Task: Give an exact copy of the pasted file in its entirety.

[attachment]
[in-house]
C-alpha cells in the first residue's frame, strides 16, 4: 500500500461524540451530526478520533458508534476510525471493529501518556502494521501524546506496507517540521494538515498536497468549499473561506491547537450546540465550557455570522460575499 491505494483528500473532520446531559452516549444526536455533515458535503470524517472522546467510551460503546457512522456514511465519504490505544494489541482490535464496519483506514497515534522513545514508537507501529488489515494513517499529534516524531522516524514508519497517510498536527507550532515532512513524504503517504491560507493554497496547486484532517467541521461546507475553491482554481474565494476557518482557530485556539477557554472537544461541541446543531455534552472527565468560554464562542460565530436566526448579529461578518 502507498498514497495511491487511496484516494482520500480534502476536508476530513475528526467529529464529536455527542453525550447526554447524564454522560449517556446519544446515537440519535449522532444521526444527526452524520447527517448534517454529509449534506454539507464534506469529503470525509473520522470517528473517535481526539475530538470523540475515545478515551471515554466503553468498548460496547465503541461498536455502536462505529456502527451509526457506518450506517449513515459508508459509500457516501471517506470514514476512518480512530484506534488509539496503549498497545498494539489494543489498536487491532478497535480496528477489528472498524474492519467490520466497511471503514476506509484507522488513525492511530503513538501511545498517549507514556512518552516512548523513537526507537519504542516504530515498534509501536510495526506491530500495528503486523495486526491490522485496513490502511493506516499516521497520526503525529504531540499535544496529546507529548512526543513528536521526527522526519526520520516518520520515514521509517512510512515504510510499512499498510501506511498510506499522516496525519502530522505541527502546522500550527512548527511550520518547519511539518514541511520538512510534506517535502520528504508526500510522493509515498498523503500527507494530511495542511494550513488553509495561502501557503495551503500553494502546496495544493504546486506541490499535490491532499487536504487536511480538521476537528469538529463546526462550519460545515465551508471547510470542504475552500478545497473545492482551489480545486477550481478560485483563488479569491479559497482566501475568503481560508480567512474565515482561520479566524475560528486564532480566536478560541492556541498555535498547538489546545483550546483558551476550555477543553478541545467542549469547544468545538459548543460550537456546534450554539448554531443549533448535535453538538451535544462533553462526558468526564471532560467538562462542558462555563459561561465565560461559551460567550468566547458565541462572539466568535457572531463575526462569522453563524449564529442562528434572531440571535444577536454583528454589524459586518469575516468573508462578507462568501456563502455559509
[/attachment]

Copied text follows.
[in-house]
C-alpha cells in the first residue's frame, strides 16, 4: 500500500461524540451530526478520533458508534476510525471493529501518556502494521501524546506496507517540521494538515498536497468549499473561506491547537450546540465550557455570522460575499 491505494483528500473532520446531559452516549444526536455533515458535503470524517472522546467510551460503546457512522456514511465519504490505544494489541482490535464496519483506514497515534522513545514508537507501529488489515494513517499529534516524531522516524514508519497517510498536527507550532515532512513524504503517504491560507493554497496547486484532517467541521461546507475553491482554481474565494476557518482557530485556539477557554472537544461541541446543531455534552472527565468560554464562542460565530436566526448579529461578518 502507498498514497495511491487511496484516494482520500480534502476536508476530513475528526467529529464529536455527542453525550447526554447524564454522560449517556446519544446515537440519535449522532444521526444527526452524520447527517448534517454529509449534506454539507464534506469529503470525509473520522470517528473517535481526539475530538470523540475515545478515551471515554466503553468498548460496547465503541461498536455502536462505529456502527451509526457506518450506517449513515459508508459509500457516501471517506470514514476512518480512530484506534488509539496503549498497545498494539489494543489498536487491532478497535480496528477489528472498524474492519467490520466497511471503514476506509484507522488513525492511530503513538501511545498517549507514556512518552516512548523513537526507537519504542516504530515498534509501536510495526506491530500495528503486523495486526491490522485496513490502511493506516499516521497520526503525529504531540499535544496529546507529548512526543513528536521526527522526519526520520516518520520515514521509517512510512515504510510499512499498510501506511498510506499522516496525519502530522505541527502546522500550527512548527511550520518547519511539518514541511520538512510534506517535502520528504508526500510522493509515498498523503500527507494530511495542511494550513488553509495561502501557503495551503500553494502546496495544493504546486506541490499535490491532499487536504487536511480538521476537528469538529463546526462550519460545515465551508471547510470542504475552500478545497473545492482551489480545486477550481478560485483563488479569491479559497482566501475568503481560508480567512474565515482561520479566524475560528486564532480566536478560541492556541498555535498547538489546545483550546483558551476550555477543553478541545467542549469547544468545538459548543460550537456546534450554539448554531443549533448535535453538538451535544462533553462526558468526564471532560467538562462542558462555563459561561465565560461559551460567550468566547458565541462572539466568535457572531463575526462569522453563524449564529442562528434572531440571535444577536454583528454589524459586518469575516468573508462578507462568501456563502455559509